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Phylogeography and Genotype-Symptom Associations in Early and Late Season Infections of Canola by Sclerotinia sclerotiorum

July 2002 , Volume 92 , Number  7
Pages  785 - 793

D. V. Phillips , I. Carbone , S. E. Gold , and L. M. Kohn

First author: Department of Plant Pathology, University of Georgia, Griffin Campus, Griffin 30223; second and fourth authors: Department of Botany, University of Toronto at Mississauga, ON Canada L5L 1C6; and third author: Department of Plant Pathology, University of Georgia, Athens 30602

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Accepted for publication 19 March 2002.

Both typical late season stem infections and atypical early season rosette infections of canola, a relatively new crop in the southeastern United States, were caused by Sclerotinia sclerotiorum. The 51 DNA fingerprints (from 71 isolates) did not match any fingerprints from previous studies of canola or other crops. Single locus haplotypes from nuclear DNA sequences included 18 in the intergenic spacer (IGS) of the rRNA repeat, four in 44.11, six in translation elongation factor 1α, three in calmodulin (CAL), and two in chitin synthase 1. Contingency permutation testing for associations of infection type with DNA fingerprint, single- or multilocus haplotype, or hierarchically nested clades based on single locus haplotypes found significant association of haplotype with mycelial compatibility group and DNA fingerprint for all loci except CAL. Significant association of IGS haplotypes with symptom type was detected in one pathogen population. Southeastern U.S. canola was infected by both recently evolved, geographically dispersed pathogen genotypes and older, indigenous genotypes (Carbone and Kohn, 2001. Mol. Ecol. 10:947--964). Indigenous haplotypes are infection-type generalists, and the most frequently isolated from rosette infections. In contrast, haplotypes from the most recently evolved, dispersed population were associated one-to-one with infection type, with only the most recently evolved haplotypes infecting rosettes.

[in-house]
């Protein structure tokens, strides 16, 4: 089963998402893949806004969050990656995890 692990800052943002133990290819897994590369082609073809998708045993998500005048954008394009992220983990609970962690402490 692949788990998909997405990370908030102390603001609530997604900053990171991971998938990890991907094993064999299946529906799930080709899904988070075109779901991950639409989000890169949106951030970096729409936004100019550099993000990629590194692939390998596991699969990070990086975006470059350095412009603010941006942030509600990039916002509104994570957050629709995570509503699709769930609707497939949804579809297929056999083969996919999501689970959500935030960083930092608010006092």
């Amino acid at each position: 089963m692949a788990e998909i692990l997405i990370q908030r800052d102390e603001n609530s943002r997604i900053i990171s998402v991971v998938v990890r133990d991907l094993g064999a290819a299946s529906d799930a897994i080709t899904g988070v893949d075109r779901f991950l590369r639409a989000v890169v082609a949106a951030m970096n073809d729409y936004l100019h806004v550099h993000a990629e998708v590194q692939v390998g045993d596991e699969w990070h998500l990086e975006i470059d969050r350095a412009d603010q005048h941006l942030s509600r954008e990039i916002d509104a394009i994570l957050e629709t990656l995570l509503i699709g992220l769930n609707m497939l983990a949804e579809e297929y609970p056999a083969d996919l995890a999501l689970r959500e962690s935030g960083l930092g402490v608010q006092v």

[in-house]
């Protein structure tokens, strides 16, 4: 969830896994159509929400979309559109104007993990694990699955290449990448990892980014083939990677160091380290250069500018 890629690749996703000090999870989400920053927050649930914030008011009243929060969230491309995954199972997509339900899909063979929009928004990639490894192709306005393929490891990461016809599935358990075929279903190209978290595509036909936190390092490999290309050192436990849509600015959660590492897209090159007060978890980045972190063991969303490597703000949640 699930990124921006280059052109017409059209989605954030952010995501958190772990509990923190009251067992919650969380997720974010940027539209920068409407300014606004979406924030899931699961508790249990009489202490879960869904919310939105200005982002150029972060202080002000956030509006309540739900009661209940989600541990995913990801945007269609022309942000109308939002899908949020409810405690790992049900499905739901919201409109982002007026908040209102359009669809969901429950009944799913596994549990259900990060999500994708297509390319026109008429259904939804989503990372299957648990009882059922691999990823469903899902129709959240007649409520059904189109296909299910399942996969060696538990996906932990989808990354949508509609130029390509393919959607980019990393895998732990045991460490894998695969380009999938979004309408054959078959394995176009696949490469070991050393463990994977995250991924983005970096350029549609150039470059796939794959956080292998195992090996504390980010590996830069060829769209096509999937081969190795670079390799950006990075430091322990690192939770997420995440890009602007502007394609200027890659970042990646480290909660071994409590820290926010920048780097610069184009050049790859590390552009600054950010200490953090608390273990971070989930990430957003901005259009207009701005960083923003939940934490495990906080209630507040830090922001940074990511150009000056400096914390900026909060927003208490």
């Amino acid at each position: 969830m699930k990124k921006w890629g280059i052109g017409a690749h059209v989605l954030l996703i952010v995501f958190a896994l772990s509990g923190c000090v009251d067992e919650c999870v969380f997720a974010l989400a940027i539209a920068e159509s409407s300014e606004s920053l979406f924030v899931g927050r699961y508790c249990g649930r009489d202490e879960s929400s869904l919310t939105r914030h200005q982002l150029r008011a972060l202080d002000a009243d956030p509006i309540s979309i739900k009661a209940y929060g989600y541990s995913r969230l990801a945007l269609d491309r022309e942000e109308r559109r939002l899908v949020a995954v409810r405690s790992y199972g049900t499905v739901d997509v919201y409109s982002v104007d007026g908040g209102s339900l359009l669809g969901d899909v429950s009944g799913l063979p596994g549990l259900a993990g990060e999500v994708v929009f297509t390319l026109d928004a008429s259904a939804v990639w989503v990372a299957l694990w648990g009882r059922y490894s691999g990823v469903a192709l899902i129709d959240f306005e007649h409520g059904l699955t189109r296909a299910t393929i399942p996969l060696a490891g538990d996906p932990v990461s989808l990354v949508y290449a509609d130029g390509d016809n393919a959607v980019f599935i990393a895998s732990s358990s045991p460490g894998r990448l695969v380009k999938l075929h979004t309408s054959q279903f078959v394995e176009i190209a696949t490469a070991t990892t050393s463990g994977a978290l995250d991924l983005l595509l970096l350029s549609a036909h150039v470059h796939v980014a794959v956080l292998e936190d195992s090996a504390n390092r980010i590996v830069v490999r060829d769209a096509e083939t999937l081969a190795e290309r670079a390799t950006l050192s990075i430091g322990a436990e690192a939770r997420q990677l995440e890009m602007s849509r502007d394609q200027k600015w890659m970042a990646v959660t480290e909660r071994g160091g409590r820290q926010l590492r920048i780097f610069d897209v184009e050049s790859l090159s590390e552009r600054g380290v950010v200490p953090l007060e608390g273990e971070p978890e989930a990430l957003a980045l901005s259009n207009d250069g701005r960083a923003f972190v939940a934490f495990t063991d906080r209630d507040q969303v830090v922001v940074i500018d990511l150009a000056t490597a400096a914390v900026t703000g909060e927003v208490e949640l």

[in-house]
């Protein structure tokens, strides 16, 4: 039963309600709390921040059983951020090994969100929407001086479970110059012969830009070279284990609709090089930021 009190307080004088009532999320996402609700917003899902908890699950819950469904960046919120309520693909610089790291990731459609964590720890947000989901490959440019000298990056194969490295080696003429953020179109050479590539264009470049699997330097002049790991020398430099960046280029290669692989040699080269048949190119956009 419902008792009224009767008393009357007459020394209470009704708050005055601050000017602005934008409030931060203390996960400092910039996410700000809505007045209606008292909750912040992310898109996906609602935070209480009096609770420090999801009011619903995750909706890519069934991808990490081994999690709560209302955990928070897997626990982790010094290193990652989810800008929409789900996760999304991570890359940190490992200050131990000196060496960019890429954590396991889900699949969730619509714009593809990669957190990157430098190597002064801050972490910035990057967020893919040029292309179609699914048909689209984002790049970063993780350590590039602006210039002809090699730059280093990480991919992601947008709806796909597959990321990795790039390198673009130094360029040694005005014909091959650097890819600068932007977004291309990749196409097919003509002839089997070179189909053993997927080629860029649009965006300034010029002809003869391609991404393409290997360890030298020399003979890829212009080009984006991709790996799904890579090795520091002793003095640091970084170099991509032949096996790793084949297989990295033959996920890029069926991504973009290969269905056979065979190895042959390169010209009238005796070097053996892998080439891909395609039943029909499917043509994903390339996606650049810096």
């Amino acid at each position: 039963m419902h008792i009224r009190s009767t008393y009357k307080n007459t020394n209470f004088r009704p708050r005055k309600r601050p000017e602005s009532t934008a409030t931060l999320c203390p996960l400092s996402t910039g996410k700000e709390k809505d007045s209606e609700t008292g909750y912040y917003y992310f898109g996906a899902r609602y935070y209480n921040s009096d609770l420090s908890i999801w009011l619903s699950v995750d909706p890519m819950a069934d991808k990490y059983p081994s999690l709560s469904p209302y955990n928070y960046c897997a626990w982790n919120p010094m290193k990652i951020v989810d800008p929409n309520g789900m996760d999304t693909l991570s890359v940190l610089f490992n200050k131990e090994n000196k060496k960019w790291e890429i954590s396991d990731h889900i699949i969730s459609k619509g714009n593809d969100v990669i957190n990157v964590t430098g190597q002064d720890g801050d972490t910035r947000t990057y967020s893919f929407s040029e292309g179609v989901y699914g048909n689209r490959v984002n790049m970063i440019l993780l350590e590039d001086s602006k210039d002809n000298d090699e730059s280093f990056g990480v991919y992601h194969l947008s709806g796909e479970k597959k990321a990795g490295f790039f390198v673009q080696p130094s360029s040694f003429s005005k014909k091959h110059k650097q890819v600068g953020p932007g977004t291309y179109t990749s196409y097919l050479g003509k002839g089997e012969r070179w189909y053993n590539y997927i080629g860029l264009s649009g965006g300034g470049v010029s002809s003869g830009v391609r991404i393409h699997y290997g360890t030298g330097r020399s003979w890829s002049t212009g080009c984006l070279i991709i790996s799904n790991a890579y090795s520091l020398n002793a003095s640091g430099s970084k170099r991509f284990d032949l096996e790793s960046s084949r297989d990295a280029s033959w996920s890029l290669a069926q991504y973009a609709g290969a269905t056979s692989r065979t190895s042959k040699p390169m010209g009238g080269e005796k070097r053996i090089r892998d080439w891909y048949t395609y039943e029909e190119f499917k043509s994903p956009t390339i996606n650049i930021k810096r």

Additional keywords: cladistic inference, genome size, multilocus sequence typing, nested haplotype networks.

© 2002 The American Phytopathological Society